I’m on the Alice Munro bandwagon. On Thursday morning my friend texts me that Alice Munro won the Nobel prize. First we banter about the relative merits of the Margarets – Atwood and Laurence – then we both admit that we haven’t read anything by Alice Munro. In the past, I looked at her books, but for some reason decided that they weren’t for me.
We decide to make a noon outing to the closest large bookstore. The small stores in the financial district have a sprinkling of bestsellers and not much else. It’s a beautiful day and the walk could even be longer, just to extend the time outside. In the bookstore the smell of Starbucks is so powerful that everywhere you go, you’re breathing in the smell of coffee, like second-hand smoke.
In our permanently fatigued state, we can’t find Munro books and actually have to ask the clerk to point us to them. I pick “Runaway”, my friend takes “Dance of the Happy Shades”. We walk back to work and find out later in the day that Munro books are disappearing off the bookstore shelves.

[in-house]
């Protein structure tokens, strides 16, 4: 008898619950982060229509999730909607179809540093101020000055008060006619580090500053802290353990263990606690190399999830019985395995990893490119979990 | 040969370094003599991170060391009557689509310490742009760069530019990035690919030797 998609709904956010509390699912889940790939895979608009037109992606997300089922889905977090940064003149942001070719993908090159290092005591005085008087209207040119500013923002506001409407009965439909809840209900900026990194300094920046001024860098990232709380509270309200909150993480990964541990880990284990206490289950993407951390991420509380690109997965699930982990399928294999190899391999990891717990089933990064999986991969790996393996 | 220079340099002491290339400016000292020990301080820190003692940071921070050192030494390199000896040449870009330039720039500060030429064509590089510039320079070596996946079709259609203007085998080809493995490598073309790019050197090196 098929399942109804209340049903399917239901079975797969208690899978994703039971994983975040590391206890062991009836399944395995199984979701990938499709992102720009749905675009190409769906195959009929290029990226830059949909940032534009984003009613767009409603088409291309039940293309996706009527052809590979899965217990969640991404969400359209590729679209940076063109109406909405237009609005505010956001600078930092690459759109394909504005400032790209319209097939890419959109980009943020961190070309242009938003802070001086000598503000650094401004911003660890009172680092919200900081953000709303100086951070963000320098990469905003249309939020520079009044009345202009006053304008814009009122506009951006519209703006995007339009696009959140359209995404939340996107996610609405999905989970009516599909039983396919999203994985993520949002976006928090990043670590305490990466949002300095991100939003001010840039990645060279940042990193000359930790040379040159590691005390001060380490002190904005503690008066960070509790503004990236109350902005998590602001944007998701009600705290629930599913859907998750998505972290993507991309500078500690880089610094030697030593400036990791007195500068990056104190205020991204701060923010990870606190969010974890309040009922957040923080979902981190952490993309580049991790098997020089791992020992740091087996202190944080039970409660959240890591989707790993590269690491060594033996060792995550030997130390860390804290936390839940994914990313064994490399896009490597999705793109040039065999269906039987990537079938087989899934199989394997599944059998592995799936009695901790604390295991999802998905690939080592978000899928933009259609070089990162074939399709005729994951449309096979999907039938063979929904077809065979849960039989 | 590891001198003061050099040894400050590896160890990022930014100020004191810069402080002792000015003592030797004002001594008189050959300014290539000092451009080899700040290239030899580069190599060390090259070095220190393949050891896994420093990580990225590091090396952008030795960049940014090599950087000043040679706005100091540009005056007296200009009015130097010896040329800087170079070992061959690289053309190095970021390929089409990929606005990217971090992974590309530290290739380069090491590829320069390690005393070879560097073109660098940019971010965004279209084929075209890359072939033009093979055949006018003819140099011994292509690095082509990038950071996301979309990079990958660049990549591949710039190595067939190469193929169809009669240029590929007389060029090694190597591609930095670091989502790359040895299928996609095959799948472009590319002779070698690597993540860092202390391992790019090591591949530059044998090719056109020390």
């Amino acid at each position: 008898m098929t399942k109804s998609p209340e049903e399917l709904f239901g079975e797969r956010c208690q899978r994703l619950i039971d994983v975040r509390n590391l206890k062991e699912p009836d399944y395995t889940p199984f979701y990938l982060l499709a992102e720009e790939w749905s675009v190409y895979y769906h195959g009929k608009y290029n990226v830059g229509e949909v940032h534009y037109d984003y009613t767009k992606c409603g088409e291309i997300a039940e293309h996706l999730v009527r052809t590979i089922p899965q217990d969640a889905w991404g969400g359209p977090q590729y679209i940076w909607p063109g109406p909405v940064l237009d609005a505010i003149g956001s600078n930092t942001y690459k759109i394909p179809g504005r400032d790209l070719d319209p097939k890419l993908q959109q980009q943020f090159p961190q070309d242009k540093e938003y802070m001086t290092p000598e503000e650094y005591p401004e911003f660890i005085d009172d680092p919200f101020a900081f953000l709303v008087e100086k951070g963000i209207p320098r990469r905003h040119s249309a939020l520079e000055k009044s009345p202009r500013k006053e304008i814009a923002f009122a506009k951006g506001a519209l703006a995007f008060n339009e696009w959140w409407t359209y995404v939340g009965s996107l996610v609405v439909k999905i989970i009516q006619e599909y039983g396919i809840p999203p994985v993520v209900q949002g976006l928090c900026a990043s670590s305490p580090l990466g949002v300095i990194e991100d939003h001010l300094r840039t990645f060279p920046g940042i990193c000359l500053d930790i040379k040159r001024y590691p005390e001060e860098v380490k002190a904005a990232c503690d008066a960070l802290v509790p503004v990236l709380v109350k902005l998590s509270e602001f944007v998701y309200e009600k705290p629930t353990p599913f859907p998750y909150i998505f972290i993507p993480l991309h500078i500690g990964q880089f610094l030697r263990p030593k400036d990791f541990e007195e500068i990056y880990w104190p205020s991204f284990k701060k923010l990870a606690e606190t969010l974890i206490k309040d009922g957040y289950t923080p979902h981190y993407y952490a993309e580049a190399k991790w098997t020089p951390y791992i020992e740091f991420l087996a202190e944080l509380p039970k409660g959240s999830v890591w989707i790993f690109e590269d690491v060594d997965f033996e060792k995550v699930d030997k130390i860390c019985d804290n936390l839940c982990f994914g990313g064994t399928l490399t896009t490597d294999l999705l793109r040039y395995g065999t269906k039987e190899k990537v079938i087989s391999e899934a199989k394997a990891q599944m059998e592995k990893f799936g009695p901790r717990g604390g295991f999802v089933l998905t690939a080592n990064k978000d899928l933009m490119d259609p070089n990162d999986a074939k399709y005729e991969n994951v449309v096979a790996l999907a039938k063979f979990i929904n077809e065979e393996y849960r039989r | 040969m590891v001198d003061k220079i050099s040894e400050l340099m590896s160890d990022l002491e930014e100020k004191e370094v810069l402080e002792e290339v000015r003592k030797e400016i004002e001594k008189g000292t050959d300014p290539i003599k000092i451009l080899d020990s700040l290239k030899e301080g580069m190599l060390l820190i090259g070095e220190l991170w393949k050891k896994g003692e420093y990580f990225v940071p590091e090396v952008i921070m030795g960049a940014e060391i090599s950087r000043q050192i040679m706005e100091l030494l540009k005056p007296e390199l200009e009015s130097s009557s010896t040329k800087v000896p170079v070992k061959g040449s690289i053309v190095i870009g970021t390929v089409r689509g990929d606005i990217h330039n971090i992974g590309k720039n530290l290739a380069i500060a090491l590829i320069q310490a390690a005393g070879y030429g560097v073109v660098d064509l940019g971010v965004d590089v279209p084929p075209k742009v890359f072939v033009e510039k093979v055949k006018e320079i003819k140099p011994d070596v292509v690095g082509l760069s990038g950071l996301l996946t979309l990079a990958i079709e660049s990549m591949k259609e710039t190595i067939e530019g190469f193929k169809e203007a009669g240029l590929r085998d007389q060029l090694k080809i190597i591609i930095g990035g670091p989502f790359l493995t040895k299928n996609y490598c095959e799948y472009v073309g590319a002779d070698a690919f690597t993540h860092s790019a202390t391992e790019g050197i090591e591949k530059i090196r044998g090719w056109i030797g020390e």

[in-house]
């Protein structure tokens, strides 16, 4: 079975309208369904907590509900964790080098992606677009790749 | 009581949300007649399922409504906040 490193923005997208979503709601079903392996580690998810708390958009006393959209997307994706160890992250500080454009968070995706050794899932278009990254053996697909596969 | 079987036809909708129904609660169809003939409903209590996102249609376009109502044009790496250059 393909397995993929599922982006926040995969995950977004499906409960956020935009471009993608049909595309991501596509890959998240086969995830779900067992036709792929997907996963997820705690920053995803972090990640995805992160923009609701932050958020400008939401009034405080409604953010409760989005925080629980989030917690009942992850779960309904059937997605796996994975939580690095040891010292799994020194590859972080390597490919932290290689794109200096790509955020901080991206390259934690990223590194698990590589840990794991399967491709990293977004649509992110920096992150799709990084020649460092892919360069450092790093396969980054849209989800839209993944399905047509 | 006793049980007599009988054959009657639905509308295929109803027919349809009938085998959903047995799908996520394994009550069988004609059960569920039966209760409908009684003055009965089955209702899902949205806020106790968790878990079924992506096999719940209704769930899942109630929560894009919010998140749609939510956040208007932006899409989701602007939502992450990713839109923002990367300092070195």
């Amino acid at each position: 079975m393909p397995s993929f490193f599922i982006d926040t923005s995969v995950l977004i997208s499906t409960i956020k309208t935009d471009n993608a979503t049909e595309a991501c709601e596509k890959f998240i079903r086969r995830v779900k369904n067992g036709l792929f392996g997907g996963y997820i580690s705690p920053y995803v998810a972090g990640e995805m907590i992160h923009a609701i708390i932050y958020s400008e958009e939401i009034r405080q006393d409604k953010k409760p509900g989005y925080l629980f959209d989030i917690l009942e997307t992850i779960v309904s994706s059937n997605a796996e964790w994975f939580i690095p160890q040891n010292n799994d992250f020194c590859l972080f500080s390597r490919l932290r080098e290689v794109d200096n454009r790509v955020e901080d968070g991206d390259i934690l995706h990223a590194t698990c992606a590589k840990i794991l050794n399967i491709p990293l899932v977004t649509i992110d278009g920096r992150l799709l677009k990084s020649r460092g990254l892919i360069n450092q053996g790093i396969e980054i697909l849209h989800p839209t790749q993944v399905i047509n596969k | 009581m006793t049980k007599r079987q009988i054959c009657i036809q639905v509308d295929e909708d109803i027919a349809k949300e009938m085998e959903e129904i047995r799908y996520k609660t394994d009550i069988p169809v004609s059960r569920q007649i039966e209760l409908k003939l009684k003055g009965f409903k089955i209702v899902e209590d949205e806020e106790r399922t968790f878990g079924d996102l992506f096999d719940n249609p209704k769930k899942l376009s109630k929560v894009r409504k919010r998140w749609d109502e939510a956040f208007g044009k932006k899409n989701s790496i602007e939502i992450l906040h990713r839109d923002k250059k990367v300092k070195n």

It’s been a quiet weekend. I read the first four stories in “Runaway” and surprisingly discovered that Munro land although so different from own is easy to enter. I guess what I’m trying to say, it’s very relatable.
The bandwagon is full. Even my mother’s frenemy asked her if she could borrow a Munro book from her. She saw one a while ago, and wasn’t in the least bit interested. Now she mentions to mu mother that Munro reminds her of Chekhov. I guess she read the accolades in the newspapers.
Now that I’m older, the short story has an appeal. It requires no lesser amount of focus than a novel, but it can be read in one sitting. There is something satisfying in these escapes, pleasures or whatever you call them, that are brief.
I liked Juliet, the character in three of the stories, shown in various stages of her life. She seemed like the kind of person that one could meet, be friends with.
Not that art always has to initiate life. Sometimes it can show something imagined, not rooted in experience. But most of the time, it’s easier to understand stories that reflect something known to us.